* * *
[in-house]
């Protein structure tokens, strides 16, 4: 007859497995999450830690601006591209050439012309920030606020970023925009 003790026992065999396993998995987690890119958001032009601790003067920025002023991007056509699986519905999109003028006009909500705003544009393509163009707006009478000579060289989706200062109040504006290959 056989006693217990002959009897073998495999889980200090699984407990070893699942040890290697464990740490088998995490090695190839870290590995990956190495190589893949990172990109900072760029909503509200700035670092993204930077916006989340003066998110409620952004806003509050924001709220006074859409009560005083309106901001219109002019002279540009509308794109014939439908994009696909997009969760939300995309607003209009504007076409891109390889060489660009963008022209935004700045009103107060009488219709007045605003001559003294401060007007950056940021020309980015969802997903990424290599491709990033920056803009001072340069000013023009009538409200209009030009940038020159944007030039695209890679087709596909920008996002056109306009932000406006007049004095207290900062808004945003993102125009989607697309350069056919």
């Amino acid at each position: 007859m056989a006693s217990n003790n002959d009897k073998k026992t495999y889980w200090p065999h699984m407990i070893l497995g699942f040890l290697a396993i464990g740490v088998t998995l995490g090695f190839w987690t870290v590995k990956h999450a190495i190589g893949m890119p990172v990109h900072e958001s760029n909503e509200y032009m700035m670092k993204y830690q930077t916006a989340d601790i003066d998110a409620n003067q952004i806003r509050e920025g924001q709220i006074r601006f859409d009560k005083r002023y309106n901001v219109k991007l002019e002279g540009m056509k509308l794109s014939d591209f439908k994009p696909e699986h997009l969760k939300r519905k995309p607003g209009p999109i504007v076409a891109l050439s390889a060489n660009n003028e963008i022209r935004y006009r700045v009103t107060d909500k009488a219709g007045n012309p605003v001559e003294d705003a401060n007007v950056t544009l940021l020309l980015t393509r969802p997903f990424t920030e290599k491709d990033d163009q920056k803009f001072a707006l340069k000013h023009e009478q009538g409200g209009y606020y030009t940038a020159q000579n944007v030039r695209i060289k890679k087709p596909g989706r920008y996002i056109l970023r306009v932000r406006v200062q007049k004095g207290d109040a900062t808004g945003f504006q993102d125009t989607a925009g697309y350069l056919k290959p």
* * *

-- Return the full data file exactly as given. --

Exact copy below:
[in-house]
């Protein structure tokens, strides 16, 4: 007859497995999450830690601006591209050439012309920030606020970023925009 003790026992065999396993998995987690890119958001032009601790003067920025002023991007056509699986519905999109003028006009909500705003544009393509163009707006009478000579060289989706200062109040504006290959 056989006693217990002959009897073998495999889980200090699984407990070893699942040890290697464990740490088998995490090695190839870290590995990956190495190589893949990172990109900072760029909503509200700035670092993204930077916006989340003066998110409620952004806003509050924001709220006074859409009560005083309106901001219109002019002279540009509308794109014939439908994009696909997009969760939300995309607003209009504007076409891109390889060489660009963008022209935004700045009103107060009488219709007045605003001559003294401060007007950056940021020309980015969802997903990424290599491709990033920056803009001072340069000013023009009538409200209009030009940038020159944007030039695209890679087709596909920008996002056109306009932000406006007049004095207290900062808004945003993102125009989607697309350069056919």
């Amino acid at each position: 007859m056989a006693s217990n003790n002959d009897k073998k026992t495999y889980w200090p065999h699984m407990i070893l497995g699942f040890l290697a396993i464990g740490v088998t998995l995490g090695f190839w987690t870290v590995k990956h999450a190495i190589g893949m890119p990172v990109h900072e958001s760029n909503e509200y032009m700035m670092k993204y830690q930077t916006a989340d601790i003066d998110a409620n003067q952004i806003r509050e920025g924001q709220i006074r601006f859409d009560k005083r002023y309106n901001v219109k991007l002019e002279g540009m056509k509308l794109s014939d591209f439908k994009p696909e699986h997009l969760k939300r519905k995309p607003g209009p999109i504007v076409a891109l050439s390889a060489n660009n003028e963008i022209r935004y006009r700045v009103t107060d909500k009488a219709g007045n012309p605003v001559e003294d705003a401060n007007v950056t544009l940021l020309l980015t393509r969802p997903f990424t920030e290599k491709d990033d163009q920056k803009f001072a707006l340069k000013h023009e009478q009538g409200g209009y606020y030009t940038a020159q000579n944007v030039r695209i060289k890679k087709p596909g989706r920008y996002i056109l970023r306009v932000r406006v200062q007049k004095g207290d109040a900062t808004g945003f504006q993102d125009t989607a925009g697309y350069l056919k290959p």